As one of the defining movie franchises of the 1980s, Back To The Future is fondly remembered by a generation. So much so that its iconic time travelling car, the DeLorean DMC-12, featured recently in Ready Player One, Steven Spielberg’s pop culture-fueled sci-fi spectacular.
Together with career-boosting turns from Michael J. Fox as Marty McFly and Christopher Lloyd as “Doc” Brown, it took the high concept movie to new heights, and spawned throwaway concepts that are talked about to this day.
Back To The Future Part II featured the hoverboard and infamous movie tribute Jaws 19, while Part III received a tribute via Seth MacFarlane when he brought Lloyd in for a cameo in A Million Ways To Die In The West.
Yet Marty’s adventures could have taken a very different turn had the original story been stuck to. The first film had been developed over several years, with the tricky subject of time travel leading writers Robert Zemeckis (who also directed) and Bob Gale to consider different options for their young, decade-hopping hero.
There’s something so perfect about the DeLorean that it seems unthinkable anything else would have been on the table. However, as The Huffington Post reported in 2015, the initial idea was a little less mobile. In fact it could be described as cool, but not in a good way.
The first draft “set the story in 1982… the journey would have taken young Marty McFly to 1952. Originally, the time travel device was a beam of sorts which was powered by plutonium (and Coca-Cola) that effectively ‘zapped’ Marty back in time.”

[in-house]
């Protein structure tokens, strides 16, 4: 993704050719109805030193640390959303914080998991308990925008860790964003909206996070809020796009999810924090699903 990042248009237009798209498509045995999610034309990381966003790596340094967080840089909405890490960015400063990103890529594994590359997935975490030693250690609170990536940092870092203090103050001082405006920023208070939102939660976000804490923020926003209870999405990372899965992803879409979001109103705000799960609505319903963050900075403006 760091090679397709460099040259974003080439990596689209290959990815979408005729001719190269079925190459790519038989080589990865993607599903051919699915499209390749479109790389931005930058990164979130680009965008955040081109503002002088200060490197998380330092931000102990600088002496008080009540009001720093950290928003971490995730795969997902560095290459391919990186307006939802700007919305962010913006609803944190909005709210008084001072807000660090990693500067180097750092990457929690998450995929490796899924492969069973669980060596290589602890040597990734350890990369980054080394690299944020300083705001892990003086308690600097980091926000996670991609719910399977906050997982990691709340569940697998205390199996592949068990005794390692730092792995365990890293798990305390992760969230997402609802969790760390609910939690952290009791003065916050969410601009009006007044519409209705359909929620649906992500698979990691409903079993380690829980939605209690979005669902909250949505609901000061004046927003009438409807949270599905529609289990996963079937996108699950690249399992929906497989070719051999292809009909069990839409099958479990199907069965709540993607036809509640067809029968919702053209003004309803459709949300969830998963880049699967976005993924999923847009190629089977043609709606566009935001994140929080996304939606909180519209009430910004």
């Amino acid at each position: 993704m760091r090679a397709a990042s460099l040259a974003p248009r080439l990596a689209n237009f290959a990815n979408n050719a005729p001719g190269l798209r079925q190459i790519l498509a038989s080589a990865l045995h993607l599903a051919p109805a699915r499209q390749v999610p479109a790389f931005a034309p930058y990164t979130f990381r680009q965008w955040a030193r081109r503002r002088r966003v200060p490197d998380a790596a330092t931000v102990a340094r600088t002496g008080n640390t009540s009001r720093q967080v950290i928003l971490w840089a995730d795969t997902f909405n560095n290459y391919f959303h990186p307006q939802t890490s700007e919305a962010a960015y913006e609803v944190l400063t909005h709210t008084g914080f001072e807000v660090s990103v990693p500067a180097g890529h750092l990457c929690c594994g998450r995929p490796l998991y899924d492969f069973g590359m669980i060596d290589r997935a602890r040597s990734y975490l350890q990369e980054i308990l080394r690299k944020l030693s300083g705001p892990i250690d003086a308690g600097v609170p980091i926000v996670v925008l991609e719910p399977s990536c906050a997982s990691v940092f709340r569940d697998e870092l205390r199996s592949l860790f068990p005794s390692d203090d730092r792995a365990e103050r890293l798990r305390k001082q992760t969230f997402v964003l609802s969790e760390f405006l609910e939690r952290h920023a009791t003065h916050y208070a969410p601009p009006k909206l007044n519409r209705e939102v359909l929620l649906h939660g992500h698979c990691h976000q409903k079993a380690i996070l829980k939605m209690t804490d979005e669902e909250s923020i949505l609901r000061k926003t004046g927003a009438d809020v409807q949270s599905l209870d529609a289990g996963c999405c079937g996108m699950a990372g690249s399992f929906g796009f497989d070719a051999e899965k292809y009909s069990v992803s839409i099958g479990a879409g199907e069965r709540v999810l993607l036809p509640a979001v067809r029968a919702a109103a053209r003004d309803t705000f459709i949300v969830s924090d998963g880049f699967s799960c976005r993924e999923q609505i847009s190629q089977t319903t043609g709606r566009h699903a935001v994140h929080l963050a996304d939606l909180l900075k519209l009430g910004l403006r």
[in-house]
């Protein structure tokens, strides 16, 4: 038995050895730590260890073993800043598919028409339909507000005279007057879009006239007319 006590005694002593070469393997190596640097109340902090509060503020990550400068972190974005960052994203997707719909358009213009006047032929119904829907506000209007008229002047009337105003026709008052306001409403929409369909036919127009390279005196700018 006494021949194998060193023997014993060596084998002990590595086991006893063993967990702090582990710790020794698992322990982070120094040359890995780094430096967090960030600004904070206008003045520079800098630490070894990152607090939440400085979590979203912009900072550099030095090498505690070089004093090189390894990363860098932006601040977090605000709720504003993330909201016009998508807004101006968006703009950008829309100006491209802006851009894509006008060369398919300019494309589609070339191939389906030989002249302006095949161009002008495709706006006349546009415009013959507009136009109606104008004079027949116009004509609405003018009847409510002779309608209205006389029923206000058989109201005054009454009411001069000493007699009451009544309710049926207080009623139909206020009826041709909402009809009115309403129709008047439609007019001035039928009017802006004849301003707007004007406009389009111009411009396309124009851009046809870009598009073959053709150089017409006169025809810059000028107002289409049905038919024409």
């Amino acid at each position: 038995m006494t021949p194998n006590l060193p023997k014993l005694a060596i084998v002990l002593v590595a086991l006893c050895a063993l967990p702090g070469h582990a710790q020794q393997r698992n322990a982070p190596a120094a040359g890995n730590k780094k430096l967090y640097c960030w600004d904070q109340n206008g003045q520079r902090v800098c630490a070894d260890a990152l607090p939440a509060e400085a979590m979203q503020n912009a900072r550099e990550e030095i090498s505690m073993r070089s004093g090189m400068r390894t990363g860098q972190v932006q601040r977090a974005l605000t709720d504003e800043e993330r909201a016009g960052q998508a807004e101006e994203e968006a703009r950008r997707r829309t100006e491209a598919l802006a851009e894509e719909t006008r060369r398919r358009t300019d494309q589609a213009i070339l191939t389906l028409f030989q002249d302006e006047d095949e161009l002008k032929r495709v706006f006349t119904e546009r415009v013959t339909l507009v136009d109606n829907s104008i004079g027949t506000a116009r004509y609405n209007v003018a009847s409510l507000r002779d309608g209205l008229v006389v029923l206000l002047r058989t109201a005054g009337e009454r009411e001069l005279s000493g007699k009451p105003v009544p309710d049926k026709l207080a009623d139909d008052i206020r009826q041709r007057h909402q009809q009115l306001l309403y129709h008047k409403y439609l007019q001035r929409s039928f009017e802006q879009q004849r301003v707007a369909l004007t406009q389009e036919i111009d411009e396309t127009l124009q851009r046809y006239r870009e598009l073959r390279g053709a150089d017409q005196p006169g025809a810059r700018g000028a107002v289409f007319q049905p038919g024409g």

Plutonium and Coca-Cola doesn’t sound like the wisest of combinations but clearly the writers thought they were onto something. ‘52 was also a significant year in the calendar of American nuclear activity, as it “happened to have the last above ground atomic bomb detonation in the United States in Atkins, Nevada (something helpfully referenced in Marty’s history class earlier in the film).”
Every Day Items Used As Movie Props
Now if the idea of a time jump powered by nuclear physics and a well-known soft drink sounds a little out there, how about the mode of transportation itself? Zemeckis and Gale were thinking less in terms of a vehicle. They applied the concept to… an appliance.
Marty McFly’s teeth would have been chattering, because he was due to shut himself inside a refrigerator for the jaunt through history. The atomic test came into play for the return trip. Instead of a clock tower hit by lightning, “the 1952 version of Emmett Brown… rigged up a special lead-lined refrigerator with the device attached to it so that Marty could ride out the atomic detonation inside the refrigerator while the blast would trigger the time travel device.”
It didn’t take a man of Emmett Brown’s genius to work out fridges and teenagers were not a good mix. Fearing youngsters might lock themselves in and suffocate, the element was dropped and audiences wound up with the classic image of heartthrob and hot wheels.
Many years later the bizarre idea was revived for another big screen American adventurer, this time Indiana Jones. Spielberg’s Amblin Entertainment had produced Back To The Future and the chilling plot device had clearly struck a chord with the legendary director.
For Indiana Jones and the Kingdom of the Crystal Skull, Harrison Ford’s Indy managed to astonish viewers by hiding in a refrigerator to protect himself from a nuclear blast, rather than travel through time in its wake. Pretty far-fetched stuff, but nothing compared to what Dr. Brown had in mind.
It was only fitting that Back To The Future’s legacy came full circle to be part of Ready Player One and its VR Eighties-scape. Though if they’d pressed ahead with the initial storyline, there might well have been a fridge flying around with Donkey Kong and Chucky instead of a DeLorean.